Children as young as seven are posting explicit images of themselves on the internet and allowing strangers to view them in sexual poses in their bedrooms via webcams, a “horrifying” new report has warned.
Egged on by adults viewing the pornographic material on websites, the youngsters are unaware that many of the images are falling into the hands of sex offenders, according to the Internet Watch Foundation (IWF), which conducted the study.
In just three months last autumn, researchers found nearly 4,000 photos or videos were posted of which 667 featured children aged 15 and younger and 286 depicted children believed to be 10 years old or younger. Girls featured in 93 percent of the images featuring children under the age of 15.
"This is one of the most shocking studies I've been involved in and we were very surprised at what we were seeing, because of the age of the children," said the report’s lead author, Sarah Smith.
One video described in the report showed a seven-year-old girl heavily made up and dressed in underwear lying on her bed and exposing herself to a webcam.
Leaning close to the camera she whispers: "Mum might see it and get worried and you know, like, delete my account."
Another video showed a 12-year-old girl using a webcam to get close-up footage of her urinating, before she told the person at the other end of the camera: "So, now we're officially boyfriend and girlfriend. Well, internet boyfriend and girlfriend as we may never actually get to kiss."
Smith said that the study was not able to establish exactly what motivated young children to take part in this sexual behaviour, but that in some instances they may have been abused and learned the behaviour.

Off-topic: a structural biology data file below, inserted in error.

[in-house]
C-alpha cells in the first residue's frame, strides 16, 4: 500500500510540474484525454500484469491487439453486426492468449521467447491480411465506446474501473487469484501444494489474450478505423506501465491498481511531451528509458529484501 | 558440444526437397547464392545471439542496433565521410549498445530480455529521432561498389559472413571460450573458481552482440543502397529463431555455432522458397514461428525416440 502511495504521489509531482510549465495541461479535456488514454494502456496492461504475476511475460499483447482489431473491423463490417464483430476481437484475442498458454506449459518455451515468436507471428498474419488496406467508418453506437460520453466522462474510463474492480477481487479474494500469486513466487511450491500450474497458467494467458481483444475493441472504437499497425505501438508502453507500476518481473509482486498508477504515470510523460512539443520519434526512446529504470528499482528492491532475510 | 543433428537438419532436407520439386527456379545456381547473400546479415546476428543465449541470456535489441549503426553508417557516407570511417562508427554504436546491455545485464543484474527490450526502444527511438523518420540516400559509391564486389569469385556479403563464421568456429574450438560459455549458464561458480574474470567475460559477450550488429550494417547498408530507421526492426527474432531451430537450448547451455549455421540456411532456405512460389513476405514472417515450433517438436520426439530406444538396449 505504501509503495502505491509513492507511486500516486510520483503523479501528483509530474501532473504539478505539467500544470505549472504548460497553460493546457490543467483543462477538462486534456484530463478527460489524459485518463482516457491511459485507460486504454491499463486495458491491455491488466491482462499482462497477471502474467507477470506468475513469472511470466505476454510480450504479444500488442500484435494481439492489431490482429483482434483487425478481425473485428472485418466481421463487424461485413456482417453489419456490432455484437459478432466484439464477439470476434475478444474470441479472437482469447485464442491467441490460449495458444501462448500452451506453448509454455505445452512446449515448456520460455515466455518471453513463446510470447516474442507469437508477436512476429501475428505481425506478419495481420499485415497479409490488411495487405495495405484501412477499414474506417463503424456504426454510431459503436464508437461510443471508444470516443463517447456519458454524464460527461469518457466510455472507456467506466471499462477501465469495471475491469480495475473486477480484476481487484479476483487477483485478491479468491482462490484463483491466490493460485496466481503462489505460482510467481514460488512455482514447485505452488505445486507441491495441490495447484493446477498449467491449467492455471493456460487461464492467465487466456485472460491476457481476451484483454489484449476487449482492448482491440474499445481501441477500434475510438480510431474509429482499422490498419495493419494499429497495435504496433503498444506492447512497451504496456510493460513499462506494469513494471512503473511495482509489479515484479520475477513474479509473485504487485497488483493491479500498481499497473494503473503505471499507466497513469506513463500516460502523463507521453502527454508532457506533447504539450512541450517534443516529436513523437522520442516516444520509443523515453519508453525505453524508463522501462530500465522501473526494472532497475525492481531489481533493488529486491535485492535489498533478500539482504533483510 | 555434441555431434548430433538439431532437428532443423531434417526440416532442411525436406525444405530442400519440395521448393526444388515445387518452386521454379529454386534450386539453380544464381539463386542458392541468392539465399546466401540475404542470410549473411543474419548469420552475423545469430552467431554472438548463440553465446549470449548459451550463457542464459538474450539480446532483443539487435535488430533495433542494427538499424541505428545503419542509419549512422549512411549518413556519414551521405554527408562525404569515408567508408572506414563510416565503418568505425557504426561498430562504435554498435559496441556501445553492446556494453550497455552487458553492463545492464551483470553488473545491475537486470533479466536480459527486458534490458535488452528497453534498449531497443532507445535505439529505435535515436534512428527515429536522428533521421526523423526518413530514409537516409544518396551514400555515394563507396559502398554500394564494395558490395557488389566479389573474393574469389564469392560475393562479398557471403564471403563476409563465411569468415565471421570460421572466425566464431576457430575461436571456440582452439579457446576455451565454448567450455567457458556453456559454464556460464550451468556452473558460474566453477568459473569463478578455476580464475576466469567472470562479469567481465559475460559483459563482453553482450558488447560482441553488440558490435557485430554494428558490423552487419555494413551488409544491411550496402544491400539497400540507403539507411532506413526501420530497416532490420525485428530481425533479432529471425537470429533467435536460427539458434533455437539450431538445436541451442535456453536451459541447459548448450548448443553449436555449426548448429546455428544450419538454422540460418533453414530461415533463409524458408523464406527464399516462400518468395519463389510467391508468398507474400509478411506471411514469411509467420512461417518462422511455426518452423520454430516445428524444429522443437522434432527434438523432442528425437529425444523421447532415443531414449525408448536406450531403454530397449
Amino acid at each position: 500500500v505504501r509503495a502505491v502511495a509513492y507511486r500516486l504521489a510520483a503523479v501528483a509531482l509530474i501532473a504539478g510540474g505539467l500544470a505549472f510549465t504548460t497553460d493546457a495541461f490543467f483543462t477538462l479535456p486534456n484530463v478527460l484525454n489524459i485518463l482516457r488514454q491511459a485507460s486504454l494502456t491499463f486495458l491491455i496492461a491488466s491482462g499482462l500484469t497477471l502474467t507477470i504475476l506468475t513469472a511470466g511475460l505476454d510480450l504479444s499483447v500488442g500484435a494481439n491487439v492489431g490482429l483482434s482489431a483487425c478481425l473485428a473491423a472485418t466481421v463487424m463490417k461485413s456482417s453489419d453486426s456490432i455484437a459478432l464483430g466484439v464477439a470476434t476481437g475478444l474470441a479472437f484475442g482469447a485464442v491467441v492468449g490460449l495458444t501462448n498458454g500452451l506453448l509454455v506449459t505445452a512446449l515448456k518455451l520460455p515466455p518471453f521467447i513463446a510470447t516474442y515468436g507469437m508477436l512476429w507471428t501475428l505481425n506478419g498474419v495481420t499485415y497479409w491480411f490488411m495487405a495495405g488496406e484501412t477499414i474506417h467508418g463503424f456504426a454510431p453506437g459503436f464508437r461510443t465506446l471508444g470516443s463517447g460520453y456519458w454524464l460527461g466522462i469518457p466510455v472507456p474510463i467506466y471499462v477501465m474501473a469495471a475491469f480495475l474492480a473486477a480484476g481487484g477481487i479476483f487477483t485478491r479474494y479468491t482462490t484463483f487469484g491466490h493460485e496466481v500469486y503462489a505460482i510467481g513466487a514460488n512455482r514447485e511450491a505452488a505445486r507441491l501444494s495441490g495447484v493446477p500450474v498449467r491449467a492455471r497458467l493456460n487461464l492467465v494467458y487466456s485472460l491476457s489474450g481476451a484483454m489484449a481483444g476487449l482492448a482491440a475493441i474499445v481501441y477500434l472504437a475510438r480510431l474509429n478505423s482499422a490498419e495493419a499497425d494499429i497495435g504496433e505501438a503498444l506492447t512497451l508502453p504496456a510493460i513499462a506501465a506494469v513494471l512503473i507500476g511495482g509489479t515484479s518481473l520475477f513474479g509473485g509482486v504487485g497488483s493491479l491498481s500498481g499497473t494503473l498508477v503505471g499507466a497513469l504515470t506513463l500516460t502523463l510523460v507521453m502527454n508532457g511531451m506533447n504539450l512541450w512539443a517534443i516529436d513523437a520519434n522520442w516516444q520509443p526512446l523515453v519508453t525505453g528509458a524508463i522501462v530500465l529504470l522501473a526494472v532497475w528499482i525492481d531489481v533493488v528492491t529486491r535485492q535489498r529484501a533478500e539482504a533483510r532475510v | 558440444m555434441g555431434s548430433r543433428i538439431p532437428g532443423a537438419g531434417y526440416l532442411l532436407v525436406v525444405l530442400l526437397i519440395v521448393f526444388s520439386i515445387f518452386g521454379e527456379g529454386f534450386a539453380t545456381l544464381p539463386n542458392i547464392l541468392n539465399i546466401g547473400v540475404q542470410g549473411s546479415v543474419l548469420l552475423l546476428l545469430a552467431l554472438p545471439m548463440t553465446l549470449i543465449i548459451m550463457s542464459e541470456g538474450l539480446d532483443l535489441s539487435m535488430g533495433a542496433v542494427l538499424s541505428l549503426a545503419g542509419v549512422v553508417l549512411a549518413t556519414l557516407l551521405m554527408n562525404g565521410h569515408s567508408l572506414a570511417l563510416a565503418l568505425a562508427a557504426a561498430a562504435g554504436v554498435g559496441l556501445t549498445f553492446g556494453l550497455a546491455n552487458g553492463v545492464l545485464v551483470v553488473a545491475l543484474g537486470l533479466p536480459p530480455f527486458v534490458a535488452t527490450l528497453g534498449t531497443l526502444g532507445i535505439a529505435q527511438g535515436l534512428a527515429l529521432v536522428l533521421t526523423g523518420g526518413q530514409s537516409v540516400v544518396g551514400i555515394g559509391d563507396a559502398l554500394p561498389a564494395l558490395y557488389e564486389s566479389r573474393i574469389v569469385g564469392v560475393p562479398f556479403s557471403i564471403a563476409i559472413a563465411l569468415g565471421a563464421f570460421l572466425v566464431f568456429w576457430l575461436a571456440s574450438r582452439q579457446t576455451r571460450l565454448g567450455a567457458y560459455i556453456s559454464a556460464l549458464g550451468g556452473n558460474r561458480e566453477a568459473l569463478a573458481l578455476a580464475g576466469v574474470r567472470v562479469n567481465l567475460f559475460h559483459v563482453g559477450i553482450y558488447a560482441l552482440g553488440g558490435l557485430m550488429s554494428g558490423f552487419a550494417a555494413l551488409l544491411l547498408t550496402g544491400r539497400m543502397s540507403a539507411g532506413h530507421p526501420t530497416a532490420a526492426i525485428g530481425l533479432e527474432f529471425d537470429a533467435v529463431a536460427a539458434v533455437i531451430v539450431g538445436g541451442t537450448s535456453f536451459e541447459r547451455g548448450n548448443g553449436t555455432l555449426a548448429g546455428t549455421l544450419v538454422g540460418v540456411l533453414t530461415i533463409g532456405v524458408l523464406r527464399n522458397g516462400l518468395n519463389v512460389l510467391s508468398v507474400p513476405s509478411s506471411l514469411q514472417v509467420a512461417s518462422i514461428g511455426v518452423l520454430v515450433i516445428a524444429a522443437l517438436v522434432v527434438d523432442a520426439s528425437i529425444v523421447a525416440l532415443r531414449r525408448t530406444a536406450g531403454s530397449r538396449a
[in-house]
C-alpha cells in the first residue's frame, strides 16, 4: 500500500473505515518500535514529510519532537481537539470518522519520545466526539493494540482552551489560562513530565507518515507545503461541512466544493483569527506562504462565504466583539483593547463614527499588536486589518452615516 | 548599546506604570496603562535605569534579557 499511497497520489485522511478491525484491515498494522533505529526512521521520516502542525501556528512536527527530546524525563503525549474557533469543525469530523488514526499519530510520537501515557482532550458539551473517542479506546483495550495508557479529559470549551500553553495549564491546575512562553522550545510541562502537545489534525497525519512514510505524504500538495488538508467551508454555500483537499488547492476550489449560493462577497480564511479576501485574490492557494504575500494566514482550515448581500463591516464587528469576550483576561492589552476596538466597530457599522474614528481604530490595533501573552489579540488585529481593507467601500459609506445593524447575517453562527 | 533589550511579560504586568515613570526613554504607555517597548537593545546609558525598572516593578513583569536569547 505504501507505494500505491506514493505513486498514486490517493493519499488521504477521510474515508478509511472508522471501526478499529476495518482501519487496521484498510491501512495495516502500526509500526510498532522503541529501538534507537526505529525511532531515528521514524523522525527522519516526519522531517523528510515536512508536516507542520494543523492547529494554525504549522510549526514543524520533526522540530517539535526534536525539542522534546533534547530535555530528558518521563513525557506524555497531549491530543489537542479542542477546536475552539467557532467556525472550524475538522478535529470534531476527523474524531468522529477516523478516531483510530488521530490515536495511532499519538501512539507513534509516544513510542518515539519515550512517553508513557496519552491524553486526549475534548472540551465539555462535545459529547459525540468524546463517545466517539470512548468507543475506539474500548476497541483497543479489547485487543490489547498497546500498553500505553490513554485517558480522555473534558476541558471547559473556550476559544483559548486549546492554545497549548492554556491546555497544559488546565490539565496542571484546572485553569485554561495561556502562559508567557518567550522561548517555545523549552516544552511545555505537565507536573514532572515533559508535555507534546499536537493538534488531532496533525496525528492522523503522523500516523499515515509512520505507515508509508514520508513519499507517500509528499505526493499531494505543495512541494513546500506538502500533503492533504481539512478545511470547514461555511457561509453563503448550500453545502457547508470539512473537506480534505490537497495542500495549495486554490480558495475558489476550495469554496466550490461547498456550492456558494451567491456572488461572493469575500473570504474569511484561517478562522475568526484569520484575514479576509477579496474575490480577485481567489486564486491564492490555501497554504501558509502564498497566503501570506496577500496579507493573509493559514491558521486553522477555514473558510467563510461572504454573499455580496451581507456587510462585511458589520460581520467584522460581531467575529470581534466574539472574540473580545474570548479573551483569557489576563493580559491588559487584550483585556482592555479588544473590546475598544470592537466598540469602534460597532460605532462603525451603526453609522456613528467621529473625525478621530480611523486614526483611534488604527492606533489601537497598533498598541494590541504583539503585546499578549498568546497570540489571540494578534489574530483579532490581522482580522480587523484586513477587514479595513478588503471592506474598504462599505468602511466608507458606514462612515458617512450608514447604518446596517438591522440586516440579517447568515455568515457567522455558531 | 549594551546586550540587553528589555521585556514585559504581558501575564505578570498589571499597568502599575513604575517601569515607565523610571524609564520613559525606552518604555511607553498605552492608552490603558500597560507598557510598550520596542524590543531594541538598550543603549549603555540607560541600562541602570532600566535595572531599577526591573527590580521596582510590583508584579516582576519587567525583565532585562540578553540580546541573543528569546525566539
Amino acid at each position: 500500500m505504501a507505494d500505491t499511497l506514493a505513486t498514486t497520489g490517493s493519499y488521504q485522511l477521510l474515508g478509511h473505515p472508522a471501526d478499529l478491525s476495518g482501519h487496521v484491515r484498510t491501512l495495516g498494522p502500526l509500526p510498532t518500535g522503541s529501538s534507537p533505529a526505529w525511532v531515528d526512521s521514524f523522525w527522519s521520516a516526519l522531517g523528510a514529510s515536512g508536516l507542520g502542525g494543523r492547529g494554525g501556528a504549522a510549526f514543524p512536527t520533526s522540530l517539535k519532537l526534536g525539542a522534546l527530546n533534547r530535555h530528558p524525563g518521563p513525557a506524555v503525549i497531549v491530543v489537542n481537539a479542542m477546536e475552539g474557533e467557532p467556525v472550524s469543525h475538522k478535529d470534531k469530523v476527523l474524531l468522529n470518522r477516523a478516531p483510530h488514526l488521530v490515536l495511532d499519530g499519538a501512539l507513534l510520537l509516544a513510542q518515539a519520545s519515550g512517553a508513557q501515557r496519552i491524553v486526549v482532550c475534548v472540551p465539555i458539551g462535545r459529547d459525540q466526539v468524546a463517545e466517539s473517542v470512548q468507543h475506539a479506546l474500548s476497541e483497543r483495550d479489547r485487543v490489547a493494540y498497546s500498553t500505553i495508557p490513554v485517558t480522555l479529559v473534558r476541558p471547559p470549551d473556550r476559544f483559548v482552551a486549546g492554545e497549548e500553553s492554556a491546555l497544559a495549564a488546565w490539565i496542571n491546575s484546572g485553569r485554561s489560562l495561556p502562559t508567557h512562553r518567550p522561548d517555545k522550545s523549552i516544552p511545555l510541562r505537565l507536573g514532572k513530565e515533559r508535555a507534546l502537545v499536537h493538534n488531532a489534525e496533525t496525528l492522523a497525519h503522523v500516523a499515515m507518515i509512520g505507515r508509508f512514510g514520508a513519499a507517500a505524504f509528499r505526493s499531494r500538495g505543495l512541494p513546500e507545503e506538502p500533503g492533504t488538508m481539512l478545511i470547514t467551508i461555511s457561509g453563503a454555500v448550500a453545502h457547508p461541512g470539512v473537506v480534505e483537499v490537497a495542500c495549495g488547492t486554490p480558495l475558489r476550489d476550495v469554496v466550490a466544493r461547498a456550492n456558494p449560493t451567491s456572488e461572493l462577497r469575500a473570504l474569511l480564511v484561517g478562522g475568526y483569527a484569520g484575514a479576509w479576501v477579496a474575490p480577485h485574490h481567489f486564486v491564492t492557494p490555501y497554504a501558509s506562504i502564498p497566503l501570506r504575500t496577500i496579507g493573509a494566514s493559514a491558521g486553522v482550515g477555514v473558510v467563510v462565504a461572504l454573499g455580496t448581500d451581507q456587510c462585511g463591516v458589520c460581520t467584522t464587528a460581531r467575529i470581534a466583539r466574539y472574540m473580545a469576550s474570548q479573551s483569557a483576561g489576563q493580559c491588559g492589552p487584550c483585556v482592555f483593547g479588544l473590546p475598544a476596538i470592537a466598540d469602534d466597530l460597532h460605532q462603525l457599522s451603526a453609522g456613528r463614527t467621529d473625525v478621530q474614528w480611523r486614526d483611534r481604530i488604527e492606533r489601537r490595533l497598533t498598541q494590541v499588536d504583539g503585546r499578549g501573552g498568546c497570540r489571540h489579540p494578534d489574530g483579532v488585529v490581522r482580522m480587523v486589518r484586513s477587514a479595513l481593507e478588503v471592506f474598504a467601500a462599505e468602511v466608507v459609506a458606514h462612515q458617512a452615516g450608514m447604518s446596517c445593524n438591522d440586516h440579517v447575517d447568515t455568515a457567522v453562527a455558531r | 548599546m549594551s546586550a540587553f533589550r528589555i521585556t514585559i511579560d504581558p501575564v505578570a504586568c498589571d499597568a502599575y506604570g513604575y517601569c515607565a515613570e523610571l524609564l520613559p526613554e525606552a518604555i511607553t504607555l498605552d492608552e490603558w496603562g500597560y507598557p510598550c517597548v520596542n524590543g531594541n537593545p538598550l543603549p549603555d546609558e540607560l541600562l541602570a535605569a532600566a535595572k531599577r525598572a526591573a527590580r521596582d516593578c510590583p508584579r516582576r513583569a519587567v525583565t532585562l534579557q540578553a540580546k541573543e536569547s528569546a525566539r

In other cases she said they may have been trying to gain popularity on social media or they may have been bullied or blackmailed into taking part.
Appearing to demonstrate this, researchers found one video that showed a 10-year-old girl crying and "extremely distressed" and repeatedly shaking her head before eventually stripping naked for the camera.
"Comments made in relation to this video on the site on which it had been posted say this video is an example of a 'sextortion' video, whereby a child is blackmailed on the basis of sexual content they have shared with the blackmailer," the report states.
"If the child refuses to create more, the blackmailer will distribute the original content publicly."
Claire Lilley, head of child online safety at the NSPCC, warned that the children had no control over where the images would end up, adding that they could be shared "countless times" online.
"This is a horrifying situation for the young victims who will be scared and bewildered by what is happening," she said. "To protect them there must be more investment in crime enforcement agencies so they have the manpower and latest technology to prevent this hideous abuse."
However, a Home Office spokeswoman said the government was working with the industry and partners to block links that may lead to images of child abuse.
"We have also introduced a single, secure database of indecent images of children," they said. "This will help law enforcement agencies search seized devices, recognise indecent images and identify victims."